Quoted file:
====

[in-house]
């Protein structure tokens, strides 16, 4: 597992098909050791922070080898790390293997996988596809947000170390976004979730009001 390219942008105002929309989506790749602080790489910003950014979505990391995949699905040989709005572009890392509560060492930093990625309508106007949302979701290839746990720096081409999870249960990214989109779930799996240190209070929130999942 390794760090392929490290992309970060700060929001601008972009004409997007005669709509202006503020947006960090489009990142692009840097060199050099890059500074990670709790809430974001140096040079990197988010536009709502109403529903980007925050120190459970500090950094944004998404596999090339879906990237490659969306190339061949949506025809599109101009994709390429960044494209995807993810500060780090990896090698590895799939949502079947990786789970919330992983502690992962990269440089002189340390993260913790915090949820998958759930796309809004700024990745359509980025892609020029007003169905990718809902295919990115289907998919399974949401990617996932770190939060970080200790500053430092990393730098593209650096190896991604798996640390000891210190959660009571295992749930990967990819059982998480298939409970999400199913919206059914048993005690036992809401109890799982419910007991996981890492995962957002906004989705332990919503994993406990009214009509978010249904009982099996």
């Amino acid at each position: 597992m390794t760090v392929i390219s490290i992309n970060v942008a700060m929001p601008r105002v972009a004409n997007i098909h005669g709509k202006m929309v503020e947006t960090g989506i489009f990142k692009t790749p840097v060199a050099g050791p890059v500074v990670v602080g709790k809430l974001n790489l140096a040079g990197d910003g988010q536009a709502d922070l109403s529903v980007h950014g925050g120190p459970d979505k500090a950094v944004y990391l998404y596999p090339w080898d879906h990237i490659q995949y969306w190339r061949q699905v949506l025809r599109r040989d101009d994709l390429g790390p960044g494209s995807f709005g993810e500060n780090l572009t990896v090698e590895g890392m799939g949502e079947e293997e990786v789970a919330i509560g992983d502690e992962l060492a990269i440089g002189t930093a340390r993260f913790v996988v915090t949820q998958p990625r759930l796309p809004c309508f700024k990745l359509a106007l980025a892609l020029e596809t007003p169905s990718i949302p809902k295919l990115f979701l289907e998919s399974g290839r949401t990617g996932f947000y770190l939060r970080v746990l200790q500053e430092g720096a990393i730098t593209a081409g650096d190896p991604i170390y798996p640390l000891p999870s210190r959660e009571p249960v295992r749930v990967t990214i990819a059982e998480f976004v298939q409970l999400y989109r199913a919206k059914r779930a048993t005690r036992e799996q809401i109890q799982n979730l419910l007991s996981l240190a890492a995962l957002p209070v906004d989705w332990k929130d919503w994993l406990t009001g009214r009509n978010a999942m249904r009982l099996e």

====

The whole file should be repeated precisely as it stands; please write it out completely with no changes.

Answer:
[in-house]
């Protein structure tokens, strides 16, 4: 597992098909050791922070080898790390293997996988596809947000170390976004979730009001 390219942008105002929309989506790749602080790489910003950014979505990391995949699905040989709005572009890392509560060492930093990625309508106007949302979701290839746990720096081409999870249960990214989109779930799996240190209070929130999942 390794760090392929490290992309970060700060929001601008972009004409997007005669709509202006503020947006960090489009990142692009840097060199050099890059500074990670709790809430974001140096040079990197988010536009709502109403529903980007925050120190459970500090950094944004998404596999090339879906990237490659969306190339061949949506025809599109101009994709390429960044494209995807993810500060780090990896090698590895799939949502079947990786789970919330992983502690992962990269440089002189340390993260913790915090949820998958759930796309809004700024990745359509980025892609020029007003169905990718809902295919990115289907998919399974949401990617996932770190939060970080200790500053430092990393730098593209650096190896991604798996640390000891210190959660009571295992749930990967990819059982998480298939409970999400199913919206059914048993005690036992809401109890799982419910007991996981890492995962957002906004989705332990919503994993406990009214009509978010249904009982099996």
């Amino acid at each position: 597992m390794t760090v392929i390219s490290i992309n970060v942008a700060m929001p601008r105002v972009a004409n997007i098909h005669g709509k202006m929309v503020e947006t960090g989506i489009f990142k692009t790749p840097v060199a050099g050791p890059v500074v990670v602080g709790k809430l974001n790489l140096a040079g990197d910003g988010q536009a709502d922070l109403s529903v980007h950014g925050g120190p459970d979505k500090a950094v944004y990391l998404y596999p090339w080898d879906h990237i490659q995949y969306w190339r061949q699905v949506l025809r599109r040989d101009d994709l390429g790390p960044g494209s995807f709005g993810e500060n780090l572009t990896v090698e590895g890392m799939g949502e079947e293997e990786v789970a919330i509560g992983d502690e992962l060492a990269i440089g002189t930093a340390r993260f913790v996988v915090t949820q998958p990625r759930l796309p809004c309508f700024k990745l359509a106007l980025a892609l020029e596809t007003p169905s990718i949302p809902k295919l990115f979701l289907e998919s399974g290839r949401t990617g996932f947000y770190l939060r970080v746990l200790q500053e430092g720096a990393i730098t593209a081409g650096d190896p991604i170390y798996p640390l000891p999870s210190r959660e009571p249960v295992r749930v990967t990214i990819a059982e998480f976004v298939q409970l999400y989109r199913a919206k059914r779930a048993t005690r036992e799996q809401i109890q799982n979730l419910l007991s996981l240190a890492a995962l957002p209070v906004d989705w332990k929130d919503w994993l406990t009001g009214r009509n978010a999942m249904r009982l099996e």